By Jennifer Theriault
hat is it that confers the noblest delight? What is that which swells a man's breast with pride above that which any other experience can bring him? Discovery!"
Years before Tom Sawyer fell in love with Becky Thatcher and Huck Finn braved the currents of the Mississippi River to free Jim, the writer Mark Twain joined a group of American gadabouts aboard the steamer "Quaker City" for a pilgrimage to Europe and the Holy Land.
Already a famous travel writer when he boarded the vessel in 1867, Twain's job was to record a blow-by-blow of his adventures for the San Francisco newspaper Daily Alta California. In 1869, his chronicles appeared as the travelogue "The Innocents Abroad." The book sold 70,000 copies, making it the greatest commercial success of his lifetime.
One would think that Twain — maestro of riverbank yarns and travel writer extraordinaire — would have taken a shine to Rome. After all, what is Rome if not the majestic invocation of Western imagination innovation, exploration?
Pen and paper in hand, Twain took one sweeping look over the Eternal City's fabled seven hills, deflated a sigh, and put the tools of his trade to work. "One charm of travel," he wrote, "dies here."
Why so glum, Mr. Clemens?
Twain's Rome (arguably, not so different from today's) was a despoiled treasure with a hackneyed list of must-see, mega-attractions. "Of course" we saw this and "necessarily visited" that, he deadpans. Like many worldly, leisure-class Americans searching for European adventures in the second half of the 19th century, Twain found Rome's ancient bricks and marbles sullied by centuries of discovery before him. "What can I discover? Nothing whatsoever."
With not a Holy Grail in sight, Twain packed his chronicles for the New World full of cautionary tales from the Old.
Born during America's booming Second Industrial Revolution, Twain's views were staunchly imperialist until the last eleven years of his life (he eventually denounced imperialism during the Philippine-American War).
Not surprisingly, he cynically dubbed the locals "modern" Romans and scoffed at their sloth, superstition and "boundlessness of ignorance." Everything from their dress to their religion to their agrarian living offended Twain and his New World values. His sage advice to these primitive peoples? "Go to America, and see, and learn, and return to the Campagna and stand before [your] countrymen an illustrious discoverer."
The great discovery awaiting these anachronisms in the transatlantic Promised Land is a thriving, progressive culture devoid of an "overshadowing Mother Church." As was the case with a host of American literati making The Grand Tour at the time, the Protestant Twain despised the omnipresent papacy, and laid blame for Rome's dysfunction squarely on the decadence and hypocrisy on display in their holy behemoth, St. Peter's Basilica.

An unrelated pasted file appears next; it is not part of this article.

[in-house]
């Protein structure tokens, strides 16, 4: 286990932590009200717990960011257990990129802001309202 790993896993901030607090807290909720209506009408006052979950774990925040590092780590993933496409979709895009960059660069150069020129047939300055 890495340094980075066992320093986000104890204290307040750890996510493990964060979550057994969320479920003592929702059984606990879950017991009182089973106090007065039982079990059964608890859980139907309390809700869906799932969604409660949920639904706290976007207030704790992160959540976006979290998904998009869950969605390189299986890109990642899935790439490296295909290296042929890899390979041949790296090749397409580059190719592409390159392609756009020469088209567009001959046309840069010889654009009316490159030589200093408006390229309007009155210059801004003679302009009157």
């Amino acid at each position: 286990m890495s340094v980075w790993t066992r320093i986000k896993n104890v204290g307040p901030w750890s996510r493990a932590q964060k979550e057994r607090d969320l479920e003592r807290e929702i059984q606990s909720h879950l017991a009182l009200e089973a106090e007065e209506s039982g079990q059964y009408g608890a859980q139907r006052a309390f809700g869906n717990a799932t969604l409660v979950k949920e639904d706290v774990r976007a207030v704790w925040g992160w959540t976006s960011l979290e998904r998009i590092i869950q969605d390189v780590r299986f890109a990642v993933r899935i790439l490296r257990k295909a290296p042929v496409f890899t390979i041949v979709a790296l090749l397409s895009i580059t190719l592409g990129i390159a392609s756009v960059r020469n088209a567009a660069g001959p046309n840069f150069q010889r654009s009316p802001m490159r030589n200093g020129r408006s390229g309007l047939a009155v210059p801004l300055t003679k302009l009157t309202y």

"The trouble," Twain wrote of St. Peter's, is "that everything in it and about it was on such a scale of uniform vastness that there were no contrasts to judge by." The mother of all churches is also the mother of dizzying dimensions. Architecture, art and ornamentation are reduced to a monotonous catalog of height, length and width. A workman hanging from a pillar by a rope appeared to Twain a spider dangling from a thread. The metaphor is all too clear. For Twain, humanity is an endangered, insignificant speck in this decidedly not-so-Christian pile.
This pleasant little revelation inspired Twain's mockery of holy relics and raillery against the Inquisition.
At the Mamertine Prison where St. Peter was held captive, a "discrepancy" between a human size print of St. Peter's face in stone and a ten-foot-high pair of his footprints, also in stone, confirmed Twain's "unbelief." As for the Inquisition, when reflecting on the difference between ancient Romans persecuting Christians and the Church's crimes during the Middle Ages, Twain derisively wrote, "One is the system of degraded barbarians, the other of enlightened, civilized people."
And what of these "degraded barbarians" who slaughtered men for sport in the Ancient Roman round? When Twain visited the Coliseum, the implausible happened. He made not one discovery, but two. What luck!
Lying amid the "rubbish of the arena," Twain found a playbill for a day's worth of "Unparalleled Attractions!" along with a copy of the "Roman Daily Battle-Ax," a critique of that day's raucous events. Fictitious discoveries that allowed Twain to indulge his fantastic, action-packed imagination were the best the satirist could hope for on his disappointed Roman Holiday.
After Twain waded through centuries of Papal hypocrisy with hardly a spark of whimsy, what these rowdy vignettes ultimately disclose about his 19th century Rome is akin to Marlow's revelation about the "degraded" Kurtz in another famous narrative about "civilization," Joseph Conrad's "Heart of Darkness": "Pure uncomplicated savagery is a positive relief, being something that had a right to exist obviously — in the sunshine."
Even half-a-century later, the Battle of Monte Cassino divides war historians.
How the lynching of Italians in New Orleans ripped open racial and ethnic scabs.
Vittorio De Sica, maker of "Bicycle Thieves," had little tolerance for Hollywood endings.
Even in her twilight, Sophia Loren radiates a beauty that has come to represent Italy itself.
Carlo Collodi's original Pinocchio was about forging a social order for the new Italy
More History 102